One of the conservative mantras in recent years has been “consumer choice.” When Medicare Part D and Medicare Advantage Plans were designed, the availability of a variety of not-strictly-comparable plans was held to be a benefit to “consumers.” The Federal Employees Health Benefits (FEHB) program of health insurance plans available to federal employees and retirees was held up as an example of how “empowering the consumer” made for good insurance coverage – with federal employees having flexibility to change plans annually during enrollment “open season.”
I’ve been federally insured since the early 1980s. I’ve had the commonest federal health coverage since 1993 (Blue Cross Blue Shield Standard has the most enrollees with over half of those insured). However, this year BCBS Standard plan changes made me decide fast that I now needed to change my insurer. Coverage of out-of-network providers had been lowered markedly with a $7500 deductible for out-of-network surgeons. Although I haven’t had surgery in 50 years, I’m well aware you never know what weird malady you might get or what specific skills you might need, so that was a deal-breaker. [Incidentally, later on Congress became aware of this change and was irked – rightly – that OPM had allowed it. The change gave BCBS even more leverage over surgeons’ prices and could cost patients a bundle. Subsequently, for the first time in history, the federal enrollment deadline was extended this year and some BCBS changes were made – no $7500 deductible – but out-of-network coverage is still lower than previously and having evaluated the options, I am not interested any more in BCBS.]
I quickly eliminated a large number of my options. I was only willing to consider a nationwide plan not local insurers or HMOs. But intelligently comparing just the nationwide plans available to me took MANY hours. The insurance brochures follow a somewhat standardized format to aid comparability, but they comprise hundreds of pages. Happily, DC-based Consumers’ Checkbook publishes a first-rate, very helpful booklet each open season on making the selection. Even with that help, understanding my options was tedious, time-consuming, and dizzyingly mind-bending. [Each plan has its widely varying gotchas. Some insurers don’t pay network rates to a non-network provider at an in-network facility even if no one else is available. Others don’t want to pay for assistant surgeons. Some have low ceilings on hospice spending. Plans state catastrophic limits on spending, but sometimes pharmaceutical costs count toward the limit, sometimes not. And on and on . . .]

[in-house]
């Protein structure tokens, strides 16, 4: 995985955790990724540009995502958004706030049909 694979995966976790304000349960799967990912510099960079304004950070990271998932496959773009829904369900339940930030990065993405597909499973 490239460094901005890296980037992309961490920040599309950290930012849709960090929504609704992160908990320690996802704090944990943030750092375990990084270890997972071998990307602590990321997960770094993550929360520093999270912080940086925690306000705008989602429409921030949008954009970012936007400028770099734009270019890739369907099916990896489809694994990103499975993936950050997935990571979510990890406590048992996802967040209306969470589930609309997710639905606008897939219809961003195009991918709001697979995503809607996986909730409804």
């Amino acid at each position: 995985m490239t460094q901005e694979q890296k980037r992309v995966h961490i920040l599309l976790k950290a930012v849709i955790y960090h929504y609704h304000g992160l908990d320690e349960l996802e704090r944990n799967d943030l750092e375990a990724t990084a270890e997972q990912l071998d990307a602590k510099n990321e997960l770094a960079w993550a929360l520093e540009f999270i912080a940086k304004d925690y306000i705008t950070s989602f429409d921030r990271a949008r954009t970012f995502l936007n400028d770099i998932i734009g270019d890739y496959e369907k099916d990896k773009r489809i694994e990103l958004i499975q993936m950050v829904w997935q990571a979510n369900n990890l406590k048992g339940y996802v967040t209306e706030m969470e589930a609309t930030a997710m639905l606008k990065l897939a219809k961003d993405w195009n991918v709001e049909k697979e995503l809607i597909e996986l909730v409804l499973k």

I narrowed it down to a few plans and have made a reasonable choice that I expect and hope to be pleased with. But, it’s all so complicated I’m still not certain that in the right (wrong) circumstances I might not have missed a gotcha. However, I believe I have chosen pretty well.
This year, comparing plans was a job that I (with an academic background, good health, and time) was willing and able to do. Realistically, most people are not able to evaluate sensibly such complicated options. I suspect most federal enrollees stayed with BCBS Standard this year even though with the changes they’d be better off in other available plans. I’m grateful I had time this year to do the work involved. Last year, I thought I probably should look at changing because of some other plan considerations. But I had a stressful and demanding job situation at that time, so I simply could not – and did not – do so. Most people are neither willing nor able to take the time to thoroughly read hundreds of pages and evaluate detailed options. So, they either rely on inertia (as I did last year) or they choose on something absolutely stupid – like the amount of the co-pay when they have a routine doctor visit.
Medicare Part D and Medicare Advantage plans put a similar burden on people. The old, ailing, or disabled are even less likely to be able to compare disparate, complicated plans. In the fictional ”consumer choice” fantasy world where everyone did take the time to choose intelligently, the aggregate time burden would be enormous. Here in the real world, most people don’t (and often realistically can’t) choose on the basis of considerations most material to them. They discover the adequacy of this year’s plan only if and when it ends up causing them problems – then they change in a subsequent year. Meantime, they may have incurred debt or been unable to meet medical needs. Most people are healthy. When plans are judged by last year’s experience, plans can keep most enrollees despite coverage gaps, because enrollees won’t uncover problems till they get sick (when plans are not sorry to have them switch away).
Although I’m happy to be in FEHB, I don’t think “consumer choice” is what has made FEHB better than much other health insurance. I think what has historically ensured its value is that federal provision of employee health benefits is fairly generous and that the Office of Personnel Management has looked out for federal workers. With OPM keeping a close eye, almost any plan selected has been a pretty decent choice (they fell down in their responsibility this year on the BCBS contract – the lame explanation of an OPM spokesperson can be found here. But FEHB is not, despite numerous claims, an advertisement for “consumer choice.” Consumer choice simply doesn’t have a chance of being a guarantor of quality without controlled, standardized, comparable policies.
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